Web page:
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Scant economic boost from protest for Thurmont

THURMONT — Rebecca Richey doesn’t understand why some of this town’s 6,000 residents were dreading the weekend G-8 summit at nearby Camp David.

This sign outside the Thurmont Kountry Kitchen restaurant beckons diners to partake of the day’s specials, but the empty street is typical of the scene Friday in Thurmont.

“There’s a lot of people who are not very welcoming,” Richey said. “They don’t want to disrupt our small town. They don’t see the economic part of it.”

Richey, a waitress at Thurmont Kountry Kitchen, where a sign outside welcomed visitors to try an 8-ounce “monster burger,” said she wished the restaurant could stay open longer each day so it could lure as many out-of-towners as possible while global leaders discussed matters of global economic importance at the presidential retreat.

Richey said Friday that “mostly media” members were getting a bite at the diner, but she hoped protestors would stop in throughout the weekend. What exactly they were protesting didn’t matter, she said.

“We respect you for your views, you respect us for ours,” Richey said, “And we’ll feed you some food.”

Members of Occupy Baltimore and other protestors — most calling for President Barack Obama’s resignation due to the slow-to-recover economy and the United States’ actions in Libya — were here as officials from eight of the world’s leading economic powers began to arrive at Naval Support Facility Thurmont, the military’s designation for Camp David.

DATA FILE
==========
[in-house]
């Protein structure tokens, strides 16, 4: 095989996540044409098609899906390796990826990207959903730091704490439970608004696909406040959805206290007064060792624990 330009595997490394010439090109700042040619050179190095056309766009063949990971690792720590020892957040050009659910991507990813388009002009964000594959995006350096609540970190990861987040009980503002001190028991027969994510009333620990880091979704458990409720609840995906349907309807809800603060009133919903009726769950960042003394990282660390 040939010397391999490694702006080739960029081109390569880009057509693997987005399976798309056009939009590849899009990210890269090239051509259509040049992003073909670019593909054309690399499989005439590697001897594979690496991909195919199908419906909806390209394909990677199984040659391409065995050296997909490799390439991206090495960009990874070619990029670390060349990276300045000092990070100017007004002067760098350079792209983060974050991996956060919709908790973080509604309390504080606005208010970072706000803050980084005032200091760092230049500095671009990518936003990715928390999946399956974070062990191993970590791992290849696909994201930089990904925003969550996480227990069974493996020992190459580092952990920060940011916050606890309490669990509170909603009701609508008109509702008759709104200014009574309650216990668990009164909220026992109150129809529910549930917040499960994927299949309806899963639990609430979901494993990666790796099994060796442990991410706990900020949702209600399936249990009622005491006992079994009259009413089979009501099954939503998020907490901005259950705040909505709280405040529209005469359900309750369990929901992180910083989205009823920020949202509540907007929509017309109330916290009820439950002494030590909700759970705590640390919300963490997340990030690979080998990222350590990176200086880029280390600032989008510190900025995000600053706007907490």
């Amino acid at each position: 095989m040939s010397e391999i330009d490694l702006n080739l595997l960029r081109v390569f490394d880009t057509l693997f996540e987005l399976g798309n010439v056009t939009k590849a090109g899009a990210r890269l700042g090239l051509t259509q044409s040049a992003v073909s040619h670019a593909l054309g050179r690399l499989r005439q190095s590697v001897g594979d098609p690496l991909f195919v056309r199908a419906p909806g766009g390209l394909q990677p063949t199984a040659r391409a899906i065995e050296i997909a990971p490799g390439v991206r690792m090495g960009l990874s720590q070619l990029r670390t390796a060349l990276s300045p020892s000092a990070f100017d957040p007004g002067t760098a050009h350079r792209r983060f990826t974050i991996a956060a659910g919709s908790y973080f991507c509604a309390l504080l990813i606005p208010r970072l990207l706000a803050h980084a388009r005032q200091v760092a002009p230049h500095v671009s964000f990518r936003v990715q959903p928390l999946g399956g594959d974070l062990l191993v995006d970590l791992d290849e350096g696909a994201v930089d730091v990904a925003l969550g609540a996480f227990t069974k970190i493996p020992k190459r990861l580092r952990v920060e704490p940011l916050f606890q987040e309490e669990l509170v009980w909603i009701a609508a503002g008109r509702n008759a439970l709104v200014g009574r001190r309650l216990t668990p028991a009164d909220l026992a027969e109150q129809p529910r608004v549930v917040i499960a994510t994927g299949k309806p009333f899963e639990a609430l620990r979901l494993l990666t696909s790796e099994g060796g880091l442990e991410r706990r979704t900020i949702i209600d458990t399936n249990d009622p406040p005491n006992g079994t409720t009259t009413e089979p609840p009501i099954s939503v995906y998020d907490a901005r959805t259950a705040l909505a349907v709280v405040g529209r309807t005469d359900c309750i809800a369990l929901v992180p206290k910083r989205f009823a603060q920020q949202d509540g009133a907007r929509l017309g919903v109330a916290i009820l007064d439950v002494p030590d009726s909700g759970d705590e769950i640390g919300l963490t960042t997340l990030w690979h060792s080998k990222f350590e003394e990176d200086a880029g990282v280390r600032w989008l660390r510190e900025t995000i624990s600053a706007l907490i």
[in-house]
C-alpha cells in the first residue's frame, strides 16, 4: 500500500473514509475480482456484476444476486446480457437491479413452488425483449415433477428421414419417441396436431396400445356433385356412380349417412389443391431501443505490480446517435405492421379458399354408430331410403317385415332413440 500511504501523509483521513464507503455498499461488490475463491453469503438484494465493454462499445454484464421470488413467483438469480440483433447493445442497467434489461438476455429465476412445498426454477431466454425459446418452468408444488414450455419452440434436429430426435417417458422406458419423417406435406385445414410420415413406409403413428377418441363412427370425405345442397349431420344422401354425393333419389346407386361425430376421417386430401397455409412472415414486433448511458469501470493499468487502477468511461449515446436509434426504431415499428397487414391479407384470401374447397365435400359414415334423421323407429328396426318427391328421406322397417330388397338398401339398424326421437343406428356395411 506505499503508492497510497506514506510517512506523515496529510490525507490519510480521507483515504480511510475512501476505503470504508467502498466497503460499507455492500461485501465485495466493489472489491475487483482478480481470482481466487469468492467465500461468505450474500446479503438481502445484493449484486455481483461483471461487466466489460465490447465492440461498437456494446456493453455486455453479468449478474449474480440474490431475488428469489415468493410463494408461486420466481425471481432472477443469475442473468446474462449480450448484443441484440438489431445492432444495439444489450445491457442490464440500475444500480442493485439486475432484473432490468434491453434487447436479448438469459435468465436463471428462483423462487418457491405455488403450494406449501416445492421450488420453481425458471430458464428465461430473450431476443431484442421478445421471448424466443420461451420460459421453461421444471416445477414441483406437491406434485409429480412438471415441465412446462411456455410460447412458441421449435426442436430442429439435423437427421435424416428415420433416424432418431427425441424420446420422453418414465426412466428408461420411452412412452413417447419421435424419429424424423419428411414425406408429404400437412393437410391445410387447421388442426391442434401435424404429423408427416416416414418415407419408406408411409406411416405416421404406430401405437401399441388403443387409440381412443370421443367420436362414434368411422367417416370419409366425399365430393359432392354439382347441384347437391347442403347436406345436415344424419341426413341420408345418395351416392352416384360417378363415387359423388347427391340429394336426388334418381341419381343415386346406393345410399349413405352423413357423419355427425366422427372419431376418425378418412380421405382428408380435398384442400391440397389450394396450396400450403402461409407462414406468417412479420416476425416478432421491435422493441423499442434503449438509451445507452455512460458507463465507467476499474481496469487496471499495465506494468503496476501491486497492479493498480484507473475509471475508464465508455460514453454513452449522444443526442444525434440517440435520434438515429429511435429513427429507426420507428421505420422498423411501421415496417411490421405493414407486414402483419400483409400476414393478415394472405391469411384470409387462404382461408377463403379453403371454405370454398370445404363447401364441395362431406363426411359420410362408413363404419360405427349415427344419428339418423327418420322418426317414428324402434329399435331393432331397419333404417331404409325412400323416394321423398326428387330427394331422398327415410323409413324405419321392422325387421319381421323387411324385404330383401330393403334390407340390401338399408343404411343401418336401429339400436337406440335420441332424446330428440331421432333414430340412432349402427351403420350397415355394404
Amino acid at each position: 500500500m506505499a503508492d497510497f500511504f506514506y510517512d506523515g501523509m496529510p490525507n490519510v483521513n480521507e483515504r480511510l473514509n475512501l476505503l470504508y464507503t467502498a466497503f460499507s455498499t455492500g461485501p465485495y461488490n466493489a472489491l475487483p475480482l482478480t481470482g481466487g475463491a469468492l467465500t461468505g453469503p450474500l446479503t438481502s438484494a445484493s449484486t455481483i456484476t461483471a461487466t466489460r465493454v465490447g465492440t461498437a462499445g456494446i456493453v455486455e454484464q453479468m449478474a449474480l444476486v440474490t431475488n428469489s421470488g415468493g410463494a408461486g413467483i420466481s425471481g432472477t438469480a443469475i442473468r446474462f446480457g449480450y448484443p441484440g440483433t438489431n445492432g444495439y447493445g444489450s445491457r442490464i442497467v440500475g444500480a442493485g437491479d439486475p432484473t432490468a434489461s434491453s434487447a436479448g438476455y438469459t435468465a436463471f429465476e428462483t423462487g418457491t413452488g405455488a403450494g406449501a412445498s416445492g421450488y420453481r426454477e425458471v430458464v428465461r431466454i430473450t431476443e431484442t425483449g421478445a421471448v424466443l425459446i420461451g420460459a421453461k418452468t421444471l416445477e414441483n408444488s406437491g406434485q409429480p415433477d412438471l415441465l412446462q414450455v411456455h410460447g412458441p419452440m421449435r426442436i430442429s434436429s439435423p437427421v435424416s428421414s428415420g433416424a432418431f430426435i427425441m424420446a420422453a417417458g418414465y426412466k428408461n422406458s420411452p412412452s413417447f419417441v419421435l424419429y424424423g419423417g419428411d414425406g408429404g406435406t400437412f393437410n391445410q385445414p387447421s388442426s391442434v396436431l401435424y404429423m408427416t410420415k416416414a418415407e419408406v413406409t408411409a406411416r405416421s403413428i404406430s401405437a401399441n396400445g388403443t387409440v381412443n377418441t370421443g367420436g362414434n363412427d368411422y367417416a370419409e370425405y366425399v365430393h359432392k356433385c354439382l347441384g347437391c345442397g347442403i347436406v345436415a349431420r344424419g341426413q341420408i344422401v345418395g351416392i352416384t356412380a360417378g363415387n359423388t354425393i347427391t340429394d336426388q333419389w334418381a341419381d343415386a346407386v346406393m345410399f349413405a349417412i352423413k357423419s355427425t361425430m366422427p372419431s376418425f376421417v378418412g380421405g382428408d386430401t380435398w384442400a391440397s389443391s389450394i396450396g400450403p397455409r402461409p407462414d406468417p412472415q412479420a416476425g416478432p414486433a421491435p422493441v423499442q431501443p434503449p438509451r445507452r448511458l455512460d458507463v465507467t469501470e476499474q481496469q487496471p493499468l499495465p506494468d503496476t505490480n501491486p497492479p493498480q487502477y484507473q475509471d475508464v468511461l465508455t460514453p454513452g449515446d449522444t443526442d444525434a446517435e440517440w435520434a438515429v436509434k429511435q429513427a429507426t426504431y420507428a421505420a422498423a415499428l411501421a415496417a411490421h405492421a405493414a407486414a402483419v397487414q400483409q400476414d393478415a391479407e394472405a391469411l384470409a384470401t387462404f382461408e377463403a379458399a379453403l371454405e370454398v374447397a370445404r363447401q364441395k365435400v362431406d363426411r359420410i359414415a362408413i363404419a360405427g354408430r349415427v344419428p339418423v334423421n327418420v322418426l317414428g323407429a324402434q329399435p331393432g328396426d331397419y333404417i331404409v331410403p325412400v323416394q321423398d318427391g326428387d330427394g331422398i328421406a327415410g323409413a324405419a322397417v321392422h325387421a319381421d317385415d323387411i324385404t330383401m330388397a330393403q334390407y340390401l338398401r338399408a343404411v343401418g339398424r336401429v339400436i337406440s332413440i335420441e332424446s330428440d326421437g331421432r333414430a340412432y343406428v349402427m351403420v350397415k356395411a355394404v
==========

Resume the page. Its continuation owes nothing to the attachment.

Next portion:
But as of Friday the crowds were minimal. Only about a dozen protestors stood in the town’s square around midday, with the number dwindling to less than a handful late in the afternoon. Town officials were not convinced the crowd would grow significantly over the weekend.

“So far, there’s not much of an impact,” said John Kinnaird, a town commissioner.

More than 100 police officers were also in town, Kinnaird said, and about 20 law enforcement vehicles continuously patrolled Thurmont’s narrow streets.

As long as protestors who do show up stay peaceful, Mayor Martin A. Burns hopes they dine in town and enjoy their stay.

“The protestors have to eat, the press has to eat,” Burns said. “That’s what always happens. It’s good for the economy.”

Burns, a former Marine who served at Camp David during the presidencies of Ronald Reagan and George H.W. Bush, said his experience told him there would be few problems as leaders from the United States, Canada, France, Germany, Italy, Japan, Russia, and Great Britain met through the weekend.

“I’ve never thought it was really going to be the worst of the worst,” Burns said.

Kinnaird echoed that sentiment. He hoped that protestors and others would come to town so long as they were “peaceable number one, and they spend money, number two.”

Judi Smith, owner of Hillside Turkey Farms on Elm Street, said she didn’t think anyone was coming to Thurmont looking for trouble. She said any business in town ought to be happy for the extra traffic — and hopefully the extra spending.

“Extra sales would be great for anybody,” Smith said.